To examine the measured s-SNOM data, numerical simulations were performed using the commercial FEM software (HFSS, Ansoft LLC). In addition to the designed dimensions, the simulation also took into considerations of the critical curvatures obtained through the AFM topography and SEM images. The bowtie dimension at the bottom surface of the gold film is around 155 nm. Considering the curvatures to the inner wall and the edges, the dimension at the top surface of the gold film is around 220 nm. For the aperture gap, the dimensions are 9 nm at bottom, 35 nm in mid-plane, and 105 nm at the top. A top view of the modeled bowtie structure is shown in Fig. 4(a). Figure 4(b) shows the Ez field in the XY plane at the sample surface. It is found that the tapering causes not only a reduction in the field strength at the top surface, but also enlarges hot spots compared with a bowtie aperture with straight walls . The amplitude and phase of the Ez field above the sample surface in the XZ plane are presented in Figs. 4(c) and 4(d), respectively. Similar behaviors of enhanced field and phase relation between the hot spots are found comparing the calculated results and the experimental data shown in Fig. 3.
To further illustrate the Z dependence of the optical signals, line plots in the vertical direction are presented in Fig. 5. The plots are generated by a single vertical line going through the peak amplitude in the XZ plane. The experiment data covers a range up to 20 nm in the Z direction, while data up to 40 nm has been calculated from the simulation. It is seen from Fig. 5 that the measurements show a closely matched decay rate as the simulation result. It is noticed that the measurement data in Fig. 5 shows large field variations within a vertical distance of 10 nm or so. Meanwhile, Fig. 3(a) shows distinctive field distribution at interval of 1 nm in Z direction. These indicate a resolution of a few nanometers of the s-SNOM measurement in the Z direction. The reason for achieving such a high resolution is due to the strong dipole interaction between the tip and sample, which has also been reported in literature .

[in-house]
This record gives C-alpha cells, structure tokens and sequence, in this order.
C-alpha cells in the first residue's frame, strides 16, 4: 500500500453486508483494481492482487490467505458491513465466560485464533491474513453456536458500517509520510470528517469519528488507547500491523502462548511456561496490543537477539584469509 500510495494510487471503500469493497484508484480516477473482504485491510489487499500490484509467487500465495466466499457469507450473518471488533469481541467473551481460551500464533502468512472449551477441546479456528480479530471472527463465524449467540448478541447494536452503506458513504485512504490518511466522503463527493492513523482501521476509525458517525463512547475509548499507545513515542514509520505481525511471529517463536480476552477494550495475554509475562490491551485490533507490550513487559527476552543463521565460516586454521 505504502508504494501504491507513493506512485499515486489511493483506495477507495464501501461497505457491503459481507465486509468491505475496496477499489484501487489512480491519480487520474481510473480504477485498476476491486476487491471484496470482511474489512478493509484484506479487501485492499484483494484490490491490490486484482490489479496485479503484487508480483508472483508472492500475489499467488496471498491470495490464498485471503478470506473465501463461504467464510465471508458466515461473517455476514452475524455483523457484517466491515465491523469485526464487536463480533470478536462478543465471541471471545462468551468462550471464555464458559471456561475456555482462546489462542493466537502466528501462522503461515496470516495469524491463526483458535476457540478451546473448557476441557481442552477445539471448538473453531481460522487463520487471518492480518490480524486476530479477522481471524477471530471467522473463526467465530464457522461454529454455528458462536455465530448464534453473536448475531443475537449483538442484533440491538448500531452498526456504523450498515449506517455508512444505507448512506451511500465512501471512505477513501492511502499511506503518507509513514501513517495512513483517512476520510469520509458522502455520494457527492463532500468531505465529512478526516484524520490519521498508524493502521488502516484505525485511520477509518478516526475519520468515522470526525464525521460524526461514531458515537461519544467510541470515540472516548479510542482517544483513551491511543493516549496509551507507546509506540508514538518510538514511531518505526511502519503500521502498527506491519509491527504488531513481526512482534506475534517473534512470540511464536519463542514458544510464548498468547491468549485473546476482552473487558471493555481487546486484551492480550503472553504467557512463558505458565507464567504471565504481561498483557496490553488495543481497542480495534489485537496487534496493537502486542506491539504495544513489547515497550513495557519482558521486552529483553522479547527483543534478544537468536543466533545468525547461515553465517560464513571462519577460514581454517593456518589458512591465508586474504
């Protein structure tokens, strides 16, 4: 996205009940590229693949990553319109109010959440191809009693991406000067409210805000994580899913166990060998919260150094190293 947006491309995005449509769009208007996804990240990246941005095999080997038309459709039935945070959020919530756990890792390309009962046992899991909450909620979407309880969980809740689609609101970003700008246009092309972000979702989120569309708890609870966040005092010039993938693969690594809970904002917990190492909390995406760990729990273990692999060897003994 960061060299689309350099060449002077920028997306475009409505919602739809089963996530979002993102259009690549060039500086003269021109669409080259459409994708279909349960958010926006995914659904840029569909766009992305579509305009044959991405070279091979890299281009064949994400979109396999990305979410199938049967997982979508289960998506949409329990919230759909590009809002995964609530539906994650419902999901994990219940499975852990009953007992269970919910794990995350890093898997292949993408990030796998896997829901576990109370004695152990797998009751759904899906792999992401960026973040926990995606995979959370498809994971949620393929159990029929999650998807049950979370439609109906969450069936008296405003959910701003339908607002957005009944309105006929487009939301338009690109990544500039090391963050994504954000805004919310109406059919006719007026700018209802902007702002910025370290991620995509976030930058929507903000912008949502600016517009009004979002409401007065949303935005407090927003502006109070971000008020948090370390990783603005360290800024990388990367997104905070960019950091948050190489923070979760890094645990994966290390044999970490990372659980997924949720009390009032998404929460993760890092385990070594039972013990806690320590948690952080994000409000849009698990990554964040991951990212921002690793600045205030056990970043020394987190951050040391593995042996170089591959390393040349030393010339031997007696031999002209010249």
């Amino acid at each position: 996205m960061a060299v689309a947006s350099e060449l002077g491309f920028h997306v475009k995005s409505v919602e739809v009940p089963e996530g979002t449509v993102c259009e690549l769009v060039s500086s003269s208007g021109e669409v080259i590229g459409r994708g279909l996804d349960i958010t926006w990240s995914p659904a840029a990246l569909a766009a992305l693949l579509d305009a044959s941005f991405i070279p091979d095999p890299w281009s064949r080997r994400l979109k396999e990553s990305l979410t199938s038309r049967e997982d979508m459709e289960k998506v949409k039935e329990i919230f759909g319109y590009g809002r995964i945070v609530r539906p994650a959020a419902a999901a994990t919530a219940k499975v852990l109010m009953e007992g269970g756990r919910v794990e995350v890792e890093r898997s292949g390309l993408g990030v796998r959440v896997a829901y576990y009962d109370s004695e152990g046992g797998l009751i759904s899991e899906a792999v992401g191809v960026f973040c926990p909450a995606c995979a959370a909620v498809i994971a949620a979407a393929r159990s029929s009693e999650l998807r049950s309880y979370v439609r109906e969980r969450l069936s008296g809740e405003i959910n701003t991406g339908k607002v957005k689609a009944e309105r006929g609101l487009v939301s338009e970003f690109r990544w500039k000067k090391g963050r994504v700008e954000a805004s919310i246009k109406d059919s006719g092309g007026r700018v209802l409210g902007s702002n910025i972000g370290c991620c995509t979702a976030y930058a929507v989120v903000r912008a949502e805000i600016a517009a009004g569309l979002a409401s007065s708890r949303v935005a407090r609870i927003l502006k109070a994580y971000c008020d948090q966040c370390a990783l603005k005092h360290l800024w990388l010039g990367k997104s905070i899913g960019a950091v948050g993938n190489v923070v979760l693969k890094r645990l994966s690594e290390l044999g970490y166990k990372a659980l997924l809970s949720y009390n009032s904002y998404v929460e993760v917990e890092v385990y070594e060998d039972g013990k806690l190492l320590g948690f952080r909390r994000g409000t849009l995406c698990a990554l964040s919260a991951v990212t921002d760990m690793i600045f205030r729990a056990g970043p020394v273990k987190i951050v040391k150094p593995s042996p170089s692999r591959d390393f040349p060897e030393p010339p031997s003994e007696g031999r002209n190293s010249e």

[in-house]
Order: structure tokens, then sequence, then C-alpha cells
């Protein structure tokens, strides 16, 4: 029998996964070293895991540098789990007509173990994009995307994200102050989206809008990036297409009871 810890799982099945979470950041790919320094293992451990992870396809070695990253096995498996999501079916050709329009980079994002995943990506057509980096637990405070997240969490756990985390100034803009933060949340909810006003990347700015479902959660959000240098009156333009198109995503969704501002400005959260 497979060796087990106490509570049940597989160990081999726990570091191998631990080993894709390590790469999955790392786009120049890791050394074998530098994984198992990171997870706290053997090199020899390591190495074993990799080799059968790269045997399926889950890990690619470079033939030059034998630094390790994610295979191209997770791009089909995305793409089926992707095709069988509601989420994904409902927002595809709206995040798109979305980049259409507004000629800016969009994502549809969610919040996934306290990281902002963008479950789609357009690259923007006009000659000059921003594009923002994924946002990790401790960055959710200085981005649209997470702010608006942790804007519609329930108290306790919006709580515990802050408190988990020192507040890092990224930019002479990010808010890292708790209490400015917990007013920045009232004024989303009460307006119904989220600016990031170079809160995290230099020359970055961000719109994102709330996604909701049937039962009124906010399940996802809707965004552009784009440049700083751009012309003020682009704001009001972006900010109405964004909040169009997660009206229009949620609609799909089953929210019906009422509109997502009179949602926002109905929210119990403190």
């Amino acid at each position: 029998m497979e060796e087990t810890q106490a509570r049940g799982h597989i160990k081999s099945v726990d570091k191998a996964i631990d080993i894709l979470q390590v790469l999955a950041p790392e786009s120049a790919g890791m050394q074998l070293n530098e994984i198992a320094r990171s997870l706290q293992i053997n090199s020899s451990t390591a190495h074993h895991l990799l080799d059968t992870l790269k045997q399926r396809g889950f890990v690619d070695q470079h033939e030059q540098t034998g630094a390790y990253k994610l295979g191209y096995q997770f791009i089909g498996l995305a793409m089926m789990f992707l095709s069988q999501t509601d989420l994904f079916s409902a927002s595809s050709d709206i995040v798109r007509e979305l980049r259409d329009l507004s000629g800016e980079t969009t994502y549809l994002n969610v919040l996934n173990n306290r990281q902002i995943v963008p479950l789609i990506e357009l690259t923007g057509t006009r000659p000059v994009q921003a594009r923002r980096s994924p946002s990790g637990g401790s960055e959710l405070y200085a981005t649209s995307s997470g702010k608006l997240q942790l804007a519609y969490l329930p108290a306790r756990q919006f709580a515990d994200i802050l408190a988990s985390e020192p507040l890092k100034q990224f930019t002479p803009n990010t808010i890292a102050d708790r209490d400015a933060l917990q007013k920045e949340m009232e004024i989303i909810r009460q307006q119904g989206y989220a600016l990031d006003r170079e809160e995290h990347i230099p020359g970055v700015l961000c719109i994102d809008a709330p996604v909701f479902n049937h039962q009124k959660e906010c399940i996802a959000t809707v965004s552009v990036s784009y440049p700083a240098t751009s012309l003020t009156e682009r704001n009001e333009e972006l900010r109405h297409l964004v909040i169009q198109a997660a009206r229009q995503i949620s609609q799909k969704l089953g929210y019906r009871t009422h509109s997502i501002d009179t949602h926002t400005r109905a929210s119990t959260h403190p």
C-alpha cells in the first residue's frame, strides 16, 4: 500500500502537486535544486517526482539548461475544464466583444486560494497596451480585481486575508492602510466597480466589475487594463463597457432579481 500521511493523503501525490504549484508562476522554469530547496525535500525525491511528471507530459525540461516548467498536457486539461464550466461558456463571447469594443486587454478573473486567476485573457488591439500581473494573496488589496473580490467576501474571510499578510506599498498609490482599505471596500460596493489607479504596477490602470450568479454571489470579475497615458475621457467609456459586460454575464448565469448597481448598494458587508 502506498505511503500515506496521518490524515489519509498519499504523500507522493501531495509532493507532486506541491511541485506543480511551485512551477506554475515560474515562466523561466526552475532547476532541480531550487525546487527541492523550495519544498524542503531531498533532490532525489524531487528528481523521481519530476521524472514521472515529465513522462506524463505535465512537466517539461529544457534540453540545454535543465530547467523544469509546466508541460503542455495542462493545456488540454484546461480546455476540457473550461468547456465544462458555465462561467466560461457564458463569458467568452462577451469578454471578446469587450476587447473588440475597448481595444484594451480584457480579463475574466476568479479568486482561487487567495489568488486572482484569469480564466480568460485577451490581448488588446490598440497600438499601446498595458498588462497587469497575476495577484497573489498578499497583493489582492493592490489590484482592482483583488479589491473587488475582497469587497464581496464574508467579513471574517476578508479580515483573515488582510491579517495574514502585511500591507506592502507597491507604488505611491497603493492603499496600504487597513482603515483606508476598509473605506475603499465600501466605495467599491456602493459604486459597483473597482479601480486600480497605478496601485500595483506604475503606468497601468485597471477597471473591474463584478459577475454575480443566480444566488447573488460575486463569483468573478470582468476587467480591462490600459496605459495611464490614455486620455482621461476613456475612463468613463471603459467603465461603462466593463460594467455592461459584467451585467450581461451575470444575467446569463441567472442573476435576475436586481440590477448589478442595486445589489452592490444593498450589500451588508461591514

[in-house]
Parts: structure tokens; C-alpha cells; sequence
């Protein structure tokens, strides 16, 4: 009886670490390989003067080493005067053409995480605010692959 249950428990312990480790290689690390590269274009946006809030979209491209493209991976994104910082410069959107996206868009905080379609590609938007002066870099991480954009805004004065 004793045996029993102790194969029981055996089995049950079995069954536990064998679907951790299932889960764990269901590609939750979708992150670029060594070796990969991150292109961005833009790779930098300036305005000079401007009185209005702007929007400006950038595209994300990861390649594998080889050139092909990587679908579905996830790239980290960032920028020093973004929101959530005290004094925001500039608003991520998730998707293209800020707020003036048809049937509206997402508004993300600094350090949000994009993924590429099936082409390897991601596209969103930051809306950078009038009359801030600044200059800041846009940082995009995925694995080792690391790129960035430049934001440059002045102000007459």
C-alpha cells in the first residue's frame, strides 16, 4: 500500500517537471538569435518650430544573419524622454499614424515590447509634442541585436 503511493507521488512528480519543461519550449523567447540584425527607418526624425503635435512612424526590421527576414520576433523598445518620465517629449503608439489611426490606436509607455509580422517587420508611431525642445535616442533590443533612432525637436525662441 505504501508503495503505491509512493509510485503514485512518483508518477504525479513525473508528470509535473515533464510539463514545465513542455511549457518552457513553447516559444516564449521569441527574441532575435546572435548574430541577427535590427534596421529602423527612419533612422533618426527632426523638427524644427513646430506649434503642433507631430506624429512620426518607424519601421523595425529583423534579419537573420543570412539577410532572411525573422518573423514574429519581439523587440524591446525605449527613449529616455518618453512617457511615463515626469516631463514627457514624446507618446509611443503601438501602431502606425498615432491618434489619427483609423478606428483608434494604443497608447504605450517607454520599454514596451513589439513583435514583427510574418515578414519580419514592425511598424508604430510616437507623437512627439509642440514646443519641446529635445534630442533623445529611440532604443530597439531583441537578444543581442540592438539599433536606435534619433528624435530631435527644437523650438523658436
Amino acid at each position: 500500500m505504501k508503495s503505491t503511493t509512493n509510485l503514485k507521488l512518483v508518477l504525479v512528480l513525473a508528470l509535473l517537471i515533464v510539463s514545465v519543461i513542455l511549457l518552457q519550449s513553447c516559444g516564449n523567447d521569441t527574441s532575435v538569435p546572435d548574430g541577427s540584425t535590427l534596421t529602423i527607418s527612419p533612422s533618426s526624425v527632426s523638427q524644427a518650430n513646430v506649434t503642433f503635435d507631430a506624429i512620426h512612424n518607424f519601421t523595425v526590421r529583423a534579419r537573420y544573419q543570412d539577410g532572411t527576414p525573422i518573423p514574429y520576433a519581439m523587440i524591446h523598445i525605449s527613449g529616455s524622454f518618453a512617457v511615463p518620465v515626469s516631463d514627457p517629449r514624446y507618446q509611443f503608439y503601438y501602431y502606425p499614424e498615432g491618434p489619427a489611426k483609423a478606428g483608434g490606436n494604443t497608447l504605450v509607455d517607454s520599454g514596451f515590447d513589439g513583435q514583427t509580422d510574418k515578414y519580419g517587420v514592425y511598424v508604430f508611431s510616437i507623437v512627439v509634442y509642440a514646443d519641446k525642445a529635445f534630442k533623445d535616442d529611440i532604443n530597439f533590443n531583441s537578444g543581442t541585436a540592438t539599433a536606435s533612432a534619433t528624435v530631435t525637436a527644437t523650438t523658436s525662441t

In this work, s-SNOM has been applied to obtain three-dimensional optical near field information. By applying the force volume method, the accuracy in tip height position has been greatly improved. It is shown that the resolution in the Z direction of the order of a few nanometers is achieved. By comparing the measured and the simulated results, it was found that our measurement method can capture the near fields produced by a bowtie aperture. This method has the potentials in the characterization of three-dimensional field with high precision.
Supports to this work by the Defense Advanced Research Projects Agency (Grant No. N66001-08-1-2037), the National Science Foundation (Grant No. CMMI-1120577), and ASTC - the Advanced Storage Technology Consortium are gratefully acknowledged. The authors also thank Woongsik Nam for assistance with the sample fabrication.